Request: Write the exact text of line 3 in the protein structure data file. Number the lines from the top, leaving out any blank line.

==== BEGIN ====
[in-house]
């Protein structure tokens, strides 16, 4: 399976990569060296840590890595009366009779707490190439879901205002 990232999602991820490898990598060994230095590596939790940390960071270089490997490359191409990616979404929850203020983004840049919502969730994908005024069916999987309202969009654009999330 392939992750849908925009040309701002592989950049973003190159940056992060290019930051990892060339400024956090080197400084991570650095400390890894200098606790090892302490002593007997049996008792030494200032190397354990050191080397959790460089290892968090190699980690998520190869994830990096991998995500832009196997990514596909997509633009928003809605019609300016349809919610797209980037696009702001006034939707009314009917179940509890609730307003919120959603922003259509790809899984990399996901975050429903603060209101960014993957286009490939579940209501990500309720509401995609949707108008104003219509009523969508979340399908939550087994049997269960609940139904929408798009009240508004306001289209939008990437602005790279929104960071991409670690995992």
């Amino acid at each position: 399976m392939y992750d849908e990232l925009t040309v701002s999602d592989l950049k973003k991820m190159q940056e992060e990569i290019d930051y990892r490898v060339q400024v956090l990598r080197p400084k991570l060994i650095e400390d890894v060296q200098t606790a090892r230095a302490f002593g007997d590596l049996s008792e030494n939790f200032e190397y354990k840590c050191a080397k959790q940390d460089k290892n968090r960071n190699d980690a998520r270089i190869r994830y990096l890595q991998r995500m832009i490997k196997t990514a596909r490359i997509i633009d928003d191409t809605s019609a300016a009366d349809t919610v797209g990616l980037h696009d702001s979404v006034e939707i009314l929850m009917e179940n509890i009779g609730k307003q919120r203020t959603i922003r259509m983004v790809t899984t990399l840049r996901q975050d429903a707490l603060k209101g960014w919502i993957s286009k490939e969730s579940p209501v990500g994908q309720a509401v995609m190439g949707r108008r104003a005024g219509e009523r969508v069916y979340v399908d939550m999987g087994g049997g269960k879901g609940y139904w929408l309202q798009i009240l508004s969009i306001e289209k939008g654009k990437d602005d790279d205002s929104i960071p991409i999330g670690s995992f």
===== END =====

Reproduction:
């Amino acid at each position: 399976m392939y992750d849908e990232l925009t040309v701002s999602d592989l950049k973003k991820m190159q940056e992060e990569i290019d930051y990892r490898v060339q400024v956090l990598r080197p400084k991570l060994i650095e400390d890894v060296q200098t606790a090892r230095a302490f002593g007997d590596l049996s008792e030494n939790f200032e190397y354990k840590c050191a080397k959790q940390d460089k290892n968090r960071n190699d980690a998520r270089i190869r994830y990096l890595q991998r995500m832009i490997k196997t990514a596909r490359i997509i633009d928003d191409t809605s019609a300016a009366d349809t919610v797209g990616l980037h696009d702001s979404v006034e939707i009314l929850m009917e179940n509890i009779g609730k307003q919120r203020t959603i922003r259509m983004v790809t899984t990399l840049r996901q975050d429903a707490l603060k209101g960014w919502i993957s286009k490939e969730s579940p209501v990500g994908q309720a509401v995609m190439g949707r108008r104003a005024g219509e009523r969508v069916y979340v399908d939550m999987g087994g049997g269960k879901g609940y139904w929408l309202q798009i009240l508004s969009i306001e289209k939008g654009k990437d602005d790279d205002s929104i960071p991409i999330g670690s995992f």